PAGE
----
The above myriad of clinical and imaging findings was suggestive of infective etiology (possibly chronic suppurative otitis media with gradenigo syndrome) and the patient was treated for the same with IV antibiotics. Furthermore, 2 weeks after treatment patient has undergone oto-endoscopic examination with myringotomy which showed retracted and congested tympanic membrane on left side and IV antibiotics were continued further. Repeat MRI was then done which revealed definitive reduction in the severity of inflammation predominantly around cavernous sinus, perineural thickening and leptomeningeal enhancement on left side suggestive of response to therapy. Patient was then discharged and was followed up.
Three months later, the patient came with complaints of mass in left nasal cavity. Patient was then referred for contrast enhanced computed tomography (CECT) neck which revealed minimally enhancing soft tissue lesion inferior to the palatine process on left side with adjacent bony destruction and soft tissue extension strongly suggestive of neoplastic etiology. Biopsy with septoplasty was performed under general anaesthesia and was subjected to histopathological examination. Microscopic examination showed subepithelium with tumour cells arranged in tubular, cribriform patterns, in cords and trabeculae separated by broad hyaline septae at places. Individual cells had scanty cytoplasm with round to oval nuclei and inconspicuous nucleoli. The above features were suggestive of ACC.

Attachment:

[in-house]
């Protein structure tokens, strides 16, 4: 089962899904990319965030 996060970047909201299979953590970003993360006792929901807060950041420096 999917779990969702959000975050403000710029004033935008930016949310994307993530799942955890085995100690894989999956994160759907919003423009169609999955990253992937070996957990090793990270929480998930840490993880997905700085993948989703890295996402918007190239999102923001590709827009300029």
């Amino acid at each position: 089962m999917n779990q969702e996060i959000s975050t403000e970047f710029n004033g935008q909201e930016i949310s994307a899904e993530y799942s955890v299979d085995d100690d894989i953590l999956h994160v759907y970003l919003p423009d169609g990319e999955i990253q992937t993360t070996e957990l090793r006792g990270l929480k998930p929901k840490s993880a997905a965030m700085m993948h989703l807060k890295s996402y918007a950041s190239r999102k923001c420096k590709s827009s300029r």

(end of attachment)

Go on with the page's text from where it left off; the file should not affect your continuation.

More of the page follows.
Subsequently, the patient has undergone surgical resection in December 2019 under general anaesthesia for inferior partial maxillectomy on left side. The resected tissue was subjected for histopathological examination which revealed tumour cells arranged in tubular and cribriform patterns. They were also arranged in solid pattern focally. Round to oval individual tumour cells were seen with high Nuclear: Cytoplasmic (N:C) ratio, hyperchromatic nuclei and scanty cytoplasm. Perineural and bone infiltration was also identified. Hence, revealing ACC.
Patient was then referred to oncologist in view of postoperative chemotherapy and radiotherapy and was advised to follow-up. On receiving few cycles of chemotherapy and radiotherapy, contrast enhanced MRI of head and neck was performed in May 2020 for follow-up. MRI revealed nodular thickening in left oropharynx at the level of mandibular angle possibly suggesting radiotherapy changes or residual lesion. Furthermore, radiotherapy changes were seen in the left infratemporal fossa and left medial and lateral pterygoid muscles showing homogenous enhancement with left oto-mastoiditis, petrous apicitis and orbital apex extension.
Adenoid cystic carcinoma is a rare malignancy with a mean crude incidence of 1.0–1.3/100000/year, represent 10% of all epithelial salivary neoplasms and 20% of all malignant salivary gland tumours . The US National Cancer Institute’s Surveillance, Epidemiology and End Results (SEER) programme indicates a decline of ACC in the USA with 5-year, 10-year and 15-year survival rate among all stages of ACC in head and neck patients being 90.34%, 79.88% and 69.22%, respectively . It can be observed in both young and old age however appears most frequently in the fifth to sixth decade with no gender predominance [4, 5].